UNHCR - The UN Refugee Agency
Interactive Data
Refine your search: Clear all
Featured:
Locations:
More
Formats:
More
Organisations:
Tags:
More
Licenses:
  • Updated 22 May 2022 | Dataset date: January 01, 2017-December 31, 2017
    This dataset updates: Never
    The UNHCR Livelihoods Monitoring Framework takes a program-based approach to monitoring, with the aim of tracking both outputs and the impact of UNHCR dollars spent on programming (either via partners or through direct implementation). The process for developing the indicators began in 2015 with a review of existing tools and approaches. Consultations were held with governments, the private sector, field-based staff and civil society partners to devise a set of common, standardized measures rooted in global good practices. Since 2017, a data collection (survey) has been rolled out globally, and the participating operations conducted a household surveys to a sample of beneficiaries of each livelihoods project implemented by UNHCR and its partner. The dataset consists of baseline and endline data from the same sample beneficiaries, in order to compare before and after the project implementation and thus to measure the impact. More info is available on the official website: https://lis.unhcr.org
  • Updated 1 May 2022 | Dataset date: April 10, 2020-April 13, 2021
    This dataset updates: Never
    UNHCR increasingly uses Cash-Based Interventions (CBIs) as a preferred modality for delivering assistance, offering greater dignity and choice to forcibly displaced and stateless persons in line with UNHCR's core protection mandate. To ensure the cash assistance provided meets the intended programme objectives and that desired outcomes are achieved, UNHCR conducts regular post-distribution and outcome monitoring. Post-Distribution Monitoring (PDM) is a mechanism to collect feedback on the quality, sufficiency, utilization and effectiveness of assistance. The underlying principle behind the process is linked to accountability, as well as a commitment to improve the quality and relevance of support provided, and related services. This CBI PDM took place in Anderambouane in the Ménaka region of Mali in April 2020. It includes 251 returnee and host community households out of 1,161 who received cash from UNHCR. Most returnees were refugees returning from Chinagodrare (Niger), with a small portion returning from internal displacement within the Ménaka region. The objective of the cash intervention was to support shelter, non-food items and basic needs. Each household received 150,000 FCFA.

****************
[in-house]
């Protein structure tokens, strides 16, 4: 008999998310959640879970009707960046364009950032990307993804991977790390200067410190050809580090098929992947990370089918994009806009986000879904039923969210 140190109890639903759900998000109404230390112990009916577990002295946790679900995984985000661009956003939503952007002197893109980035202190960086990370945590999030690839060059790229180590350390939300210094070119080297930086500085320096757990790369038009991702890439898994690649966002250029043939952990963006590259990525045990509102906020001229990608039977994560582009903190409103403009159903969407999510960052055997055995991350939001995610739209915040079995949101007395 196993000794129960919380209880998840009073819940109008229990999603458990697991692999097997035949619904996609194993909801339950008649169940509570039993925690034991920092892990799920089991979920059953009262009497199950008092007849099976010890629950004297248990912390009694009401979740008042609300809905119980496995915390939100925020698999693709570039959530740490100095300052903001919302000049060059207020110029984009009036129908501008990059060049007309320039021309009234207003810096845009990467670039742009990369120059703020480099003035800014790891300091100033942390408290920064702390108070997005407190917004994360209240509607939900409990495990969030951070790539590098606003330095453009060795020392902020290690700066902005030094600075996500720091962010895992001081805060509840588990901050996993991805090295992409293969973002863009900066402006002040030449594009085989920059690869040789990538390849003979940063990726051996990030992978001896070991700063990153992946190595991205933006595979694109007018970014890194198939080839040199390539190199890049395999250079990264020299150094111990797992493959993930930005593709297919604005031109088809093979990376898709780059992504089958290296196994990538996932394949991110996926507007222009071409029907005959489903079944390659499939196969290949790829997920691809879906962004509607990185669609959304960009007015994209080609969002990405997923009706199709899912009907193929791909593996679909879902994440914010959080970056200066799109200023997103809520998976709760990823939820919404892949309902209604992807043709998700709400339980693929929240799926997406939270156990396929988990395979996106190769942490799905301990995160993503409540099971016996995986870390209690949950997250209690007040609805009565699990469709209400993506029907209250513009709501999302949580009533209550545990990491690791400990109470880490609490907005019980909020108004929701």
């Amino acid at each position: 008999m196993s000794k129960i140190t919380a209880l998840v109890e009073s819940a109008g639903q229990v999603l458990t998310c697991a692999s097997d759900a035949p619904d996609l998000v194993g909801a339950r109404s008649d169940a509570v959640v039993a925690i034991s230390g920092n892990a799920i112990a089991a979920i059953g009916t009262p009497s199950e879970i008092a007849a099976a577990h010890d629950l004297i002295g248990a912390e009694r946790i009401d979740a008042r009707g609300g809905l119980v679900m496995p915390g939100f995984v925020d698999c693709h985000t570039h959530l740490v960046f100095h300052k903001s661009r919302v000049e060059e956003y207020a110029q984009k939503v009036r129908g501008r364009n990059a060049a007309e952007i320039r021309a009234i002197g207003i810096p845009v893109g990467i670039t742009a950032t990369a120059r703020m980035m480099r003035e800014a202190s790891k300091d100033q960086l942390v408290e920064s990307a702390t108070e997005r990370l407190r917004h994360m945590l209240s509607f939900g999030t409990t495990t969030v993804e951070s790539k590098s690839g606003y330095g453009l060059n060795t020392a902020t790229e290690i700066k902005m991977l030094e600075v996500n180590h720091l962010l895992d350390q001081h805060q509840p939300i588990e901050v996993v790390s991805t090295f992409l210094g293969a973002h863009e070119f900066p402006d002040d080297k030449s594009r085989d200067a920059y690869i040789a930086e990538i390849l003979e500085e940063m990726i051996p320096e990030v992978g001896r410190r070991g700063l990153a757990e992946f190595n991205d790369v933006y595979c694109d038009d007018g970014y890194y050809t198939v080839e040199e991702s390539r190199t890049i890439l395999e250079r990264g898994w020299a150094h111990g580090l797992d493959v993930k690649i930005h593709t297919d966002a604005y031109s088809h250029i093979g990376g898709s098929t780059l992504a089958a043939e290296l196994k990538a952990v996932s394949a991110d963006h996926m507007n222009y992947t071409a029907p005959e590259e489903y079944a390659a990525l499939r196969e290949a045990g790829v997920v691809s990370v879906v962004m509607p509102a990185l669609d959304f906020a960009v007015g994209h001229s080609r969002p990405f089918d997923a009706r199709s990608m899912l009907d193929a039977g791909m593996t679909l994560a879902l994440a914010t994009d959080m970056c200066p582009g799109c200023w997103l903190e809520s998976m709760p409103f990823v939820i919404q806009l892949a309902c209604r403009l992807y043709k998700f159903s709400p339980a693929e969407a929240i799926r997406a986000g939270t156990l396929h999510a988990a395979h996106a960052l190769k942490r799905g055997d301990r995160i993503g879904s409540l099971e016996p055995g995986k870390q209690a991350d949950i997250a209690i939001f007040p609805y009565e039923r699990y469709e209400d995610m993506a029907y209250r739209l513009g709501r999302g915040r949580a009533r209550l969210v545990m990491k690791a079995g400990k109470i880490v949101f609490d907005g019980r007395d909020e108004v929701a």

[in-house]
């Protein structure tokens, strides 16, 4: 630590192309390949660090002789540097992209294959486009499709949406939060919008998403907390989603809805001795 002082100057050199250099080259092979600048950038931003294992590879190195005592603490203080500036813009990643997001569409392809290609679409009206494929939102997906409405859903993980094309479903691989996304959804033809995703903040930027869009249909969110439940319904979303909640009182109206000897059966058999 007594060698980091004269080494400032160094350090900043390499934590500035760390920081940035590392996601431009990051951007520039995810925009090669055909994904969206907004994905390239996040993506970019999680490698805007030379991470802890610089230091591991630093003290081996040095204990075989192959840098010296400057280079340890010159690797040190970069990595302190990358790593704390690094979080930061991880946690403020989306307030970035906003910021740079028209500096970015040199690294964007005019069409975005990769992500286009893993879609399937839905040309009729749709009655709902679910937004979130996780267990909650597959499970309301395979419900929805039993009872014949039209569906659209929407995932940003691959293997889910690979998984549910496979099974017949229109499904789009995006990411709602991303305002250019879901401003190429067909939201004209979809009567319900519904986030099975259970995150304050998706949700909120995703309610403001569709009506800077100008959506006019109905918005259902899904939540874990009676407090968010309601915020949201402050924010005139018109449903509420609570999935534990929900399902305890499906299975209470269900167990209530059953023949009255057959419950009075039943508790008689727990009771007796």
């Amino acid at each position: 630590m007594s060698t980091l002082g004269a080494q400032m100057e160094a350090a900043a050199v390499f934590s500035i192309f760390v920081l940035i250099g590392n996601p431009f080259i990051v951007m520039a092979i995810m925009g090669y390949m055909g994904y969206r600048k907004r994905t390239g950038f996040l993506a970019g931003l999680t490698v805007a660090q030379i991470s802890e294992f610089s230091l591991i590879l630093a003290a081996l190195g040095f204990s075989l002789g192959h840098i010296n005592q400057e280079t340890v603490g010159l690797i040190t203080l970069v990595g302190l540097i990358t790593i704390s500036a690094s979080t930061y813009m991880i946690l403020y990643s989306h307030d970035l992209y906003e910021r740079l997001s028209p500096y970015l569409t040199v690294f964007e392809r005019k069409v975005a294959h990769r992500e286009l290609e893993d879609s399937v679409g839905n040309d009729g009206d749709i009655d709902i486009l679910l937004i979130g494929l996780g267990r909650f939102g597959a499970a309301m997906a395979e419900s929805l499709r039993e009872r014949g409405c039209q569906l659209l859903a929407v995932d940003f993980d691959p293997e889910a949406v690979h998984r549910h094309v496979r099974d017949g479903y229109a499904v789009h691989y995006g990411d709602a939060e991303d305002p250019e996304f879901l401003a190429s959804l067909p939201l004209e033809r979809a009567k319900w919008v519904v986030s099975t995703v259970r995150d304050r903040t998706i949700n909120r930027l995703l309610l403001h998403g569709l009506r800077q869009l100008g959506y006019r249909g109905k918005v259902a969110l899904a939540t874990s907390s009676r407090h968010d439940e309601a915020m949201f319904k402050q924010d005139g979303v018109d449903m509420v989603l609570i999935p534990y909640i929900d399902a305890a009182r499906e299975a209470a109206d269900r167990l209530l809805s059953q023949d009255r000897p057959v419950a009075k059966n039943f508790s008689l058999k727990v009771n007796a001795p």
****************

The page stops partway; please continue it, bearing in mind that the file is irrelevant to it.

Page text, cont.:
• Updated 10 April 2022 | Dataset date: January 01, 2021-June 30, 2021
    This dataset updates: Never
    The data was collected using the High Frequency Survey (HFS), the new regional data collection tool & methodology launched in the Americas. The survey allowed for better reaching populations of interest with new remote modalities (phone interviews and self-administered surveys online) and improved sampling guidance and strategies. It includes a set of standardized regional core questions while allowing for operation-specific customizations. The core questions revolve around populations of interest's demographic profile, difficulties during their journey, specific protection needs, access to documentation & regularization, health access, coverage of basic needs, coping capacity & negative mechanisms used, and well-being & local integration. The data collected has been used by countries in their protection monitoring analysis and vulnerability analysis.
  • Updated 10 April 2022 | Dataset date: July 01, 2021-September 30, 2021
    This dataset updates: Never